In an effort to curb school prohibited activities like smoking, vaping and juuling in restrooms here at Broadneck High School, some of the bathroom doors have been removed. One parent and some students say there’s a better solution.
“I’m upset because it’s been an ongoing problem here at Broadneck. It started with bathroom doors being locked to then limiting bathrooms,” said parent Jill Fairley.
Now officials at Broadneck High School have removed the entrance doors to some bathrooms on campus to curb prohibited activities like smoking, vaping and juuling. they say the effort is in the student’s best interest.
“The stall doors are still there but it’s just opening up a sense of privacy. The bathroom is a private place and having a door there is just something that were all accustomed to,” said Fairley.
Jill Fairley’s daughter, Amaya, is a sophomore at Broadneck. Fairley sent pictures taken by her daughter after the doors were removed.
“It’s just overall frustrating because its invading our privacy. Schools not exactly a private place and the bathrooms is the one place that gives us privacy,” said Amaya.
Amaya isn’t the only student who says the decision feels like an invasion.
“It’s just a violation of our privacy. I understand what’s going on but there’s definitely other ways to change it,” said Taylor Gurule, a student.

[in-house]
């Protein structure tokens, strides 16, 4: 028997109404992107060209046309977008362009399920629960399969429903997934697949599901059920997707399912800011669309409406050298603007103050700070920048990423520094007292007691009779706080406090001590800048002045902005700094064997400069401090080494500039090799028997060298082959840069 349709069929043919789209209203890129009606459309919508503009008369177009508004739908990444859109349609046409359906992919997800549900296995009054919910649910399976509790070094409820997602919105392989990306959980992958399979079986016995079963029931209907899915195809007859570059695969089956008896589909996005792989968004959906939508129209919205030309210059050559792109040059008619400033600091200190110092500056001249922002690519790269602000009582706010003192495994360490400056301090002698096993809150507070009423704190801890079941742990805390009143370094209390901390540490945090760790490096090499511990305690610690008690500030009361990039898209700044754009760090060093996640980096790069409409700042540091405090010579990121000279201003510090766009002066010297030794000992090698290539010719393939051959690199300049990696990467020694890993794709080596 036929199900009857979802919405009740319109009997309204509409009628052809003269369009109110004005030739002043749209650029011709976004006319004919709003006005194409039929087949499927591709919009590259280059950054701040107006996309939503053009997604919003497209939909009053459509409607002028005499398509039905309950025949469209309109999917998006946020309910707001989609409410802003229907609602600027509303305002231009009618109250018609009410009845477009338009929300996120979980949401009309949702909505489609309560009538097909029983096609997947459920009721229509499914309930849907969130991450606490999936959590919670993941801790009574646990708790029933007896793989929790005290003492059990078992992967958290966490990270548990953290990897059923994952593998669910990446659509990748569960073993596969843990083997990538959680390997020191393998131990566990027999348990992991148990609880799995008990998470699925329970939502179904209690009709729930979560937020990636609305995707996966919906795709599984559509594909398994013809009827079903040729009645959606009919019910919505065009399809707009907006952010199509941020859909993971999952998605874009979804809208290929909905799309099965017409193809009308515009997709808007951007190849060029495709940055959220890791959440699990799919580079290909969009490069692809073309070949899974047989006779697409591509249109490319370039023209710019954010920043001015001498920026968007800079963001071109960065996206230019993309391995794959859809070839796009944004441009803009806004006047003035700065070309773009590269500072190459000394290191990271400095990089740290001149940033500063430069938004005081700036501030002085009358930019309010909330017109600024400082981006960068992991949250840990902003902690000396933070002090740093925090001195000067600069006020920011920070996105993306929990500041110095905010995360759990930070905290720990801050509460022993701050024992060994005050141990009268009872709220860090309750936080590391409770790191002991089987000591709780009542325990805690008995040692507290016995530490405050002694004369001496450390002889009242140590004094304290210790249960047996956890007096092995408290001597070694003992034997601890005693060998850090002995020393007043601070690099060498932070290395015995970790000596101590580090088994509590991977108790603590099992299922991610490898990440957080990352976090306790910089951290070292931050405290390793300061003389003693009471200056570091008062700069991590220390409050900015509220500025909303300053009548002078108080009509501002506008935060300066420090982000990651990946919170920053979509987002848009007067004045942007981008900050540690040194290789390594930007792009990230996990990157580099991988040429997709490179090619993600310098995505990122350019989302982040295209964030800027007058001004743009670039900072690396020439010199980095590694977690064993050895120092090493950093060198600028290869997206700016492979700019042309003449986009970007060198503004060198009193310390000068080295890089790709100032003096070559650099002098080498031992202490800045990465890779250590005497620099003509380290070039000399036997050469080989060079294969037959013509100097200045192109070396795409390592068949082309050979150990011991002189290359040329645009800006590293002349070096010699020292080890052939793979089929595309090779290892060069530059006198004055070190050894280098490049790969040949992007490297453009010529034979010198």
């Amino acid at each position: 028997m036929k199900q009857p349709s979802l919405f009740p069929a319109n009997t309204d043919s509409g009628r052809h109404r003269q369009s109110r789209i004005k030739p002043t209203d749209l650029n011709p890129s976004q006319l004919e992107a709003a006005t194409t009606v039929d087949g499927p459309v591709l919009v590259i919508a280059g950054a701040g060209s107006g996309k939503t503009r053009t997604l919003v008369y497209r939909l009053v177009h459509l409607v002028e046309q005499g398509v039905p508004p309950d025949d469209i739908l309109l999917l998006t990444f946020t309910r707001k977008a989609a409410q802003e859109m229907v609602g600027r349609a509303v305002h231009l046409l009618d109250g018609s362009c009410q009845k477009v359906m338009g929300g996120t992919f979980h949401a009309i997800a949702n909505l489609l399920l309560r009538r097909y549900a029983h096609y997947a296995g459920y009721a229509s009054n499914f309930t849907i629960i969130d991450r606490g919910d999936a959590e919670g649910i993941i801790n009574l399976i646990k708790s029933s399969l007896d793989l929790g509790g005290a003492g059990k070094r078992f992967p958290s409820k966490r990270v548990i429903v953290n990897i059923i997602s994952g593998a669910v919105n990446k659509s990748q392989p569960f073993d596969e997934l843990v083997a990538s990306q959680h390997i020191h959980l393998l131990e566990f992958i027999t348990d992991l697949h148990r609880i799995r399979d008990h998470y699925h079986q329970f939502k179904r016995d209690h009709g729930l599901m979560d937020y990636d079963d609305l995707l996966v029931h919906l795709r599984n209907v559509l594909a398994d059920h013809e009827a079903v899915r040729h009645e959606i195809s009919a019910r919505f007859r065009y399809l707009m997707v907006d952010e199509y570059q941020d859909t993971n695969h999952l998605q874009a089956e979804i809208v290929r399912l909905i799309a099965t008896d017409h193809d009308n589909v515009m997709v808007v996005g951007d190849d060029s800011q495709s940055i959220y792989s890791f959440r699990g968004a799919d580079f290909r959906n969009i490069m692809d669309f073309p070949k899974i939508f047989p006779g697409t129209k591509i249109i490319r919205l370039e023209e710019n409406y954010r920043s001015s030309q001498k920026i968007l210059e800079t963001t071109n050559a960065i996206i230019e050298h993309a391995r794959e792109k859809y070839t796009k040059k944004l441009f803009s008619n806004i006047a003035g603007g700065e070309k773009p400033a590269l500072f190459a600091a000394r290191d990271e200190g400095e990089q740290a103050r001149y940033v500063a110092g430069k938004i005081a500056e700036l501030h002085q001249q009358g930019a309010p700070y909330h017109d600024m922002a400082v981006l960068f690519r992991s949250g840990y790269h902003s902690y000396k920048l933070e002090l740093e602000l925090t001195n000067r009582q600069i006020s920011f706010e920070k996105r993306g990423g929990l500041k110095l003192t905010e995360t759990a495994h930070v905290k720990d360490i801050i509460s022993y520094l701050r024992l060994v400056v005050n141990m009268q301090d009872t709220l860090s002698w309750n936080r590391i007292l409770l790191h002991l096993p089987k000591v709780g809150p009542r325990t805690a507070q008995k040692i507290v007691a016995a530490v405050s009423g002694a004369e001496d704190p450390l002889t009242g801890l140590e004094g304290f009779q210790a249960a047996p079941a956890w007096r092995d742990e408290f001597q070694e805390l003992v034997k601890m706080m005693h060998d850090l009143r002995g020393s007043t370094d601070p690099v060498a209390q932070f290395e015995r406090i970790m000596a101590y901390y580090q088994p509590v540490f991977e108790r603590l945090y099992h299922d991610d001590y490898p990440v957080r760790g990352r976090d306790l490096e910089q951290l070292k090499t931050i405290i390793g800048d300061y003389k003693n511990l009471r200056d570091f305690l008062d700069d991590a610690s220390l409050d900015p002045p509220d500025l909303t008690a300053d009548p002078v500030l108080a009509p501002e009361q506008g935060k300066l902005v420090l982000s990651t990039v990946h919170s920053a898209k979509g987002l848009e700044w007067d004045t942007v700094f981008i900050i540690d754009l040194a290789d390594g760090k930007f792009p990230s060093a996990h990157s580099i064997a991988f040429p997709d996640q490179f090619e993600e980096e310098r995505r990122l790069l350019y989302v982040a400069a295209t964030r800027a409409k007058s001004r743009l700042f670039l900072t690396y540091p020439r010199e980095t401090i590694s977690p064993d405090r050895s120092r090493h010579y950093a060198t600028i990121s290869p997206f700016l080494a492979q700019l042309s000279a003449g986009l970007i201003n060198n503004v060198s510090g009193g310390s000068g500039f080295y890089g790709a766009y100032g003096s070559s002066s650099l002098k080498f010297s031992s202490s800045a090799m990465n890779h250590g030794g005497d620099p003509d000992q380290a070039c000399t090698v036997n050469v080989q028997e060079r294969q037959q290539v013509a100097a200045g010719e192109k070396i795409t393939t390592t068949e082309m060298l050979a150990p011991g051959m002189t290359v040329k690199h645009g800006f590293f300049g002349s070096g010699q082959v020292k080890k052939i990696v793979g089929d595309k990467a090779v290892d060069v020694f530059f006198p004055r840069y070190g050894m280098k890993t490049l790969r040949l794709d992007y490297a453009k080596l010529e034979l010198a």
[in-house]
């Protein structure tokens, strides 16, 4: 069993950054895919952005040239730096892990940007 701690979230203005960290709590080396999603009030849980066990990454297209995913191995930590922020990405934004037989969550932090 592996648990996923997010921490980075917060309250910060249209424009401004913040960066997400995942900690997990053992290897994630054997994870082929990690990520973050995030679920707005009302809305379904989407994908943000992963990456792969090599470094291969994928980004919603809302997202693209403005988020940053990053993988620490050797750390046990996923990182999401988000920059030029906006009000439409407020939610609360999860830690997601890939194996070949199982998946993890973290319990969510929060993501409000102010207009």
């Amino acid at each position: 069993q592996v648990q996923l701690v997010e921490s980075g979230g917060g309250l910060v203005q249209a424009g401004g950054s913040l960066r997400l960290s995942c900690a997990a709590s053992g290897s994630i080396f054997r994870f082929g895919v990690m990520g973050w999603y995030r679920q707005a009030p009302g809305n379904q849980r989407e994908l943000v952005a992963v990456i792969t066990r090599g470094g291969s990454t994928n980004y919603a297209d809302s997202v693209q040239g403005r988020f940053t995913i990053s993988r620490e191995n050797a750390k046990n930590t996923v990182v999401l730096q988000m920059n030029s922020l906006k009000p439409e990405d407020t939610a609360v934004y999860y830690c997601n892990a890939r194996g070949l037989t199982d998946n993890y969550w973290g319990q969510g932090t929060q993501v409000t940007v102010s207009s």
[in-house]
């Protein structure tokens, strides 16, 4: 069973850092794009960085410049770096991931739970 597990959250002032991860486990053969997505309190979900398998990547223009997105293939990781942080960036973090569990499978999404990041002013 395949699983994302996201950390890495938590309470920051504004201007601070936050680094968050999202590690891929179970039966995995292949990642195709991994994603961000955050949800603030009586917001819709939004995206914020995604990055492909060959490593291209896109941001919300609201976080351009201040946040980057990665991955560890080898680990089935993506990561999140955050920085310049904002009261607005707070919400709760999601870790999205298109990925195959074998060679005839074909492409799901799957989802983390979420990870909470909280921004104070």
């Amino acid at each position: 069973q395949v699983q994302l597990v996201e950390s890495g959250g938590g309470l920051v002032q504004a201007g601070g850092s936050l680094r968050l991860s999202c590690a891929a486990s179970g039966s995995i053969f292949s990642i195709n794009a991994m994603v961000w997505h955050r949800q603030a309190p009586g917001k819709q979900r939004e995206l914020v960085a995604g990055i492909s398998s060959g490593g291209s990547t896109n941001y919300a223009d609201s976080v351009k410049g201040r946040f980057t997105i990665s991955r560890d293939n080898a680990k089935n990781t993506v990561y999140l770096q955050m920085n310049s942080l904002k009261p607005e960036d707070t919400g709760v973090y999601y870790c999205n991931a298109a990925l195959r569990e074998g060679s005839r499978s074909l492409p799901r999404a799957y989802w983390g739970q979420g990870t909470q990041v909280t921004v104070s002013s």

Students tell me if kids are going to smoke or vape, they’ll find a place to do it and removing bathroom doors isn’t the solution.
Anne Arundel County public schools is sticking by its decision saying:
Broadneck High School has experienced an increasing number of violations of the code of student conduct in bathrooms. In response, the school installed doorstops two weeks ago and propped doors open only on bathrooms where to do so would not invade student privacy. Those doorstops were unfortunately kicked off, so the school earlier this week removed doors on those bathrooms. More than half of the school’s bathrooms still have doors. The school has not received any complaints from parents about this matter.”
Fairley says she plans to reach out to school leaders again about what she calls a breech in student privacy.